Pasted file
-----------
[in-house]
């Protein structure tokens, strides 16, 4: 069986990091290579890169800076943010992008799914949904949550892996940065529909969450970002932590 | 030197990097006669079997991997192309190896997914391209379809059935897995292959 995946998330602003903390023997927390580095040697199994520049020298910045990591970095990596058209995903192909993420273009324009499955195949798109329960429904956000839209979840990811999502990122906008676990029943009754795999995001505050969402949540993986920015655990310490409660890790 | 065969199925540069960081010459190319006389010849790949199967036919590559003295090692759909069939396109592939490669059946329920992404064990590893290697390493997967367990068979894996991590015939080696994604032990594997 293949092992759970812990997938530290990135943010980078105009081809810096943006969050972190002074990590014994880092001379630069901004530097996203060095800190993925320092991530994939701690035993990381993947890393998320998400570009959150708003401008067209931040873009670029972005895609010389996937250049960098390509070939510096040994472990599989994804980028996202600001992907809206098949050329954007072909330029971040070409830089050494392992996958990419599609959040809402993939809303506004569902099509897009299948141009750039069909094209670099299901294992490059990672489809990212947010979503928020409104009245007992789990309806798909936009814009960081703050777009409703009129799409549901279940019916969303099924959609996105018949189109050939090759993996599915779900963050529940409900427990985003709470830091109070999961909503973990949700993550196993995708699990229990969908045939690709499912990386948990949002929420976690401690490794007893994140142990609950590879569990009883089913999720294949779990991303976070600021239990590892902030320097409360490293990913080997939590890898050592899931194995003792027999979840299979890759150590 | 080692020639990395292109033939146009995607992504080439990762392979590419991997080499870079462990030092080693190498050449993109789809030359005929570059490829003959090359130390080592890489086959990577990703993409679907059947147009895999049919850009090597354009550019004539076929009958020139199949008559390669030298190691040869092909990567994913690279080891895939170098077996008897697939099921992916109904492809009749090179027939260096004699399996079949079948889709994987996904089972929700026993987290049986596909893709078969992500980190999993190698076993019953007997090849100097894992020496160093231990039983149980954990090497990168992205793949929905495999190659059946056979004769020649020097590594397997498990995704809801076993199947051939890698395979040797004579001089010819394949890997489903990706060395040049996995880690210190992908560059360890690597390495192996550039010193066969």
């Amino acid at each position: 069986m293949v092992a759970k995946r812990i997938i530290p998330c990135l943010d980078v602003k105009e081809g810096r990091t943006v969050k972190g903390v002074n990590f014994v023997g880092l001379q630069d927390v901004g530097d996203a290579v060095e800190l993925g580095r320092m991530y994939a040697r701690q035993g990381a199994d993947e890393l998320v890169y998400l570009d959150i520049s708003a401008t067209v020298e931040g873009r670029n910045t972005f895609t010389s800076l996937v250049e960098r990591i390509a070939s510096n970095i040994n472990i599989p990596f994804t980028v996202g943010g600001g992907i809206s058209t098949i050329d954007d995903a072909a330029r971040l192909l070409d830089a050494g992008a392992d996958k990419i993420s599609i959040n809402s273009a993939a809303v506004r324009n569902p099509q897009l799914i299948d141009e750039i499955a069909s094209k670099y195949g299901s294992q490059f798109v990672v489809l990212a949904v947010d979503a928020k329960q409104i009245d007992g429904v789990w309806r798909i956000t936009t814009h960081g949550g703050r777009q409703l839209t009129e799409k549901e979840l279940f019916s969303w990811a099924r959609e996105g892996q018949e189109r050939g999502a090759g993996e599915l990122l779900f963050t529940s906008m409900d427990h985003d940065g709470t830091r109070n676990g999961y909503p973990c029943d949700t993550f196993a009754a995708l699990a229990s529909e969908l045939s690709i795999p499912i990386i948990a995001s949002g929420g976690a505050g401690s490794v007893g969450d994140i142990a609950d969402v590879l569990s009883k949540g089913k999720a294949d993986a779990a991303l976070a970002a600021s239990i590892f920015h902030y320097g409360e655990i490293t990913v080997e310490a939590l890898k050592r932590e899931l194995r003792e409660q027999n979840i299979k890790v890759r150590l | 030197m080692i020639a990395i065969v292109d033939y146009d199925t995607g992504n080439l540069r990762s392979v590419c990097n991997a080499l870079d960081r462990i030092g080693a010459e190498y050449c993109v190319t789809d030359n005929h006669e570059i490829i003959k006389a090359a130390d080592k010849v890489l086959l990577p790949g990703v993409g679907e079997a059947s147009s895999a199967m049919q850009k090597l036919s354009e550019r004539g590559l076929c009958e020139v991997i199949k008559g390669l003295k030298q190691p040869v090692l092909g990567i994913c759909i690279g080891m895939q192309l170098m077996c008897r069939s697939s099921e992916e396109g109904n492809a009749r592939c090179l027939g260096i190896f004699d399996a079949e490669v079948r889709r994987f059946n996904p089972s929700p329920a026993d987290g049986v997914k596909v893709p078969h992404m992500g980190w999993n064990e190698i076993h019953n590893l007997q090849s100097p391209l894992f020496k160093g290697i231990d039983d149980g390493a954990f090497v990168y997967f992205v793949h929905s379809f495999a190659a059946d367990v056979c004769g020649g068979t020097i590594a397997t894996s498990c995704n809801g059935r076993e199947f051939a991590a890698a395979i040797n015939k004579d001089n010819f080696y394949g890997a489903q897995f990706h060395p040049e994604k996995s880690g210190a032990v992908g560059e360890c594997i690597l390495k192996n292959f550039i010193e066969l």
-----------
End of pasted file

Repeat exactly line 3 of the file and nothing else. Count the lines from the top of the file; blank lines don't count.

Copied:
């Amino acid at each position: 069986m293949v092992a759970k995946r812990i997938i530290p998330c990135l943010d980078v602003k105009e081809g810096r990091t943006v969050k972190g903390v002074n990590f014994v023997g880092l001379q630069d927390v901004g530097d996203a290579v060095e800190l993925g580095r320092m991530y994939a040697r701690q035993g990381a199994d993947e890393l998320v890169y998400l570009d959150i520049s708003a401008t067209v020298e931040g873009r670029n910045t972005f895609t010389s800076l996937v250049e960098r990591i390509a070939s510096n970095i040994n472990i599989p990596f994804t980028v996202g943010g600001g992907i809206s058209t098949i050329d954007d995903a072909a330029r971040l192909l070409d830089a050494g992008a392992d996958k990419i993420s599609i959040n809402s273009a993939a809303v506004r324009n569902p099509q897009l799914i299948d141009e750039i499955a069909s094209k670099y195949g299901s294992q490059f798109v990672v489809l990212a949904v947010d979503a928020k329960q409104i009245d007992g429904v789990w309806r798909i956000t936009t814009h960081g949550g703050r777009q409703l839209t009129e799409k549901e979840l279940f019916s969303w990811a099924r959609e996105g892996q018949e189109r050939g999502a090759g993996e599915l990122l779900f963050t529940s906008m409900d427990h985003d940065g709470t830091r109070n676990g999961y909503p973990c029943d949700t993550f196993a009754a995708l699990a229990s529909e969908l045939s690709i795999p499912i990386i948990a995001s949002g929420g976690a505050g401690s490794v007893g969450d994140i142990a609950d969402v590879l569990s009883k949540g089913k999720a294949d993986a779990a991303l976070a970002a600021s239990i590892f920015h902030y320097g409360e655990i490293t990913v080997e310490a939590l890898k050592r932590e899931l194995r003792e409660q027999n979840i299979k890790v890759r150590l | 030197m080692i020639a990395i065969v292109d033939y146009d199925t995607g992504n080439l540069r990762s392979v590419c990097n991997a080499l870079d960081r462990i030092g080693a010459e190498y050449c993109v190319t789809d030359n005929h006669e570059i490829i003959k006389a090359a130390d080592k010849v890489l086959l990577p790949g990703v993409g679907e079997a059947s147009s895999a199967m049919q850009k090597l036919s354009e550019r004539g590559l076929c009958e020139v991997i199949k008559g390669l003295k030298q190691p040869v090692l092909g990567i994913c759909i690279g080891m895939q192309l170098m077996c008897r069939s697939s099921e992916e396109g109904n492809a009749r592939c090179l027939g260096i190896f004699d399996a079949e490669v079948r889709r994987f059946n996904p089972s929700p329920a026993d987290g049986v997914k596909v893709p078969h992404m992500g980190w999993n064990e190698i076993h019953n590893l007997q090849s100097p391209l894992f020496k160093g290697i231990d039983d149980g390493a954990f090497v990168y997967f992205v793949h929905s379809f495999a190659a059946d367990v056979c004769g020649g068979t020097i590594a397997t894996s498990c995704n809801g059935r076993e199947f051939a991590a890698a395979i040797n015939k004579d001089n010819f080696y394949g890997a489903q897995f990706h060395p040049e994604k996995s880690g210190a032990v992908g560059e360890c594997i690597l390495k192996n292959f550039i010193e066969l």